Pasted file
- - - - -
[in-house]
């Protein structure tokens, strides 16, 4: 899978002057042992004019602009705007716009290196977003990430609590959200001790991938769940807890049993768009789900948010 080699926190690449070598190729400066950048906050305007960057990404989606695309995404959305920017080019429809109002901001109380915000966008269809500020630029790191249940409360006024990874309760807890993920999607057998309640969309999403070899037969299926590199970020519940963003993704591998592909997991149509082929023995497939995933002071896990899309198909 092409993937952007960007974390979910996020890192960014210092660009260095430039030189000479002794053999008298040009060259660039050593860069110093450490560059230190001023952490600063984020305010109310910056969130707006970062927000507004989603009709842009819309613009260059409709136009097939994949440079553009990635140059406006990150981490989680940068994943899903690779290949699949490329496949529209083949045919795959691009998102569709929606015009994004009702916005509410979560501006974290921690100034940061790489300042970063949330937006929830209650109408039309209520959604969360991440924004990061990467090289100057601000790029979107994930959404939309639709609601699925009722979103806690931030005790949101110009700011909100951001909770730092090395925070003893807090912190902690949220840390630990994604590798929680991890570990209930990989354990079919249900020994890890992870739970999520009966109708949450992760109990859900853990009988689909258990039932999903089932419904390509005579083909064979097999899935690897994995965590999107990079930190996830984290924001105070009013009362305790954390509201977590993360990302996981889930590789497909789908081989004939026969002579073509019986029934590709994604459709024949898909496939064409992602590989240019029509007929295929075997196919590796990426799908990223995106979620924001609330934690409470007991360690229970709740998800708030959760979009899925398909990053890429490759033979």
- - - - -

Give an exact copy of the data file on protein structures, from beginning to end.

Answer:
[in-house]
């Protein structure tokens, strides 16, 4: 899978002057042992004019602009705007716009290196977003990430609590959200001790991938769940807890049993768009789900948010 080699926190690449070598190729400066950048906050305007960057990404989606695309995404959305920017080019429809109002901001109380915000966008269809500020630029790191249940409360006024990874309760807890993920999607057998309640969309999403070899037969299926590199970020519940963003993704591998592909997991149509082929023995497939995933002071896990899309198909 092409993937952007960007974390979910996020890192960014210092660009260095430039030189000479002794053999008298040009060259660039050593860069110093450490560059230190001023952490600063984020305010109310910056969130707006970062927000507004989603009709842009819309613009260059409709136009097939994949440079553009990635140059406006990150981490989680940068994943899903690779290949699949490329496949529209083949045919795959691009998102569709929606015009994004009702916005509410979560501006974290921690100034940061790489300042970063949330937006929830209650109408039309209520959604969360991440924004990061990467090289100057601000790029979107994930959404939309639709609601699925009722979103806690931030005790949101110009700011909100951001909770730092090395925070003893807090912190902690949220840390630990994604590798929680991890570990209930990989354990079919249900020994890890992870739970999520009966109708949450992760109990859900853990009988689909258990039932999903089932419904390509005579083909064979097999899935690897994995965590999107990079930190996830984290924001105070009013009362305790954390509201977590993360990302996981889930590789497909789908081989004939026969002579073509019986029934590709994604459709024949898909496939064409992602590989240019029509007929295929075997196919590796990426799908990223995106979620924001609330934690409470007991360690229970709740998800708030959760979009899925398909990053890429490759033979």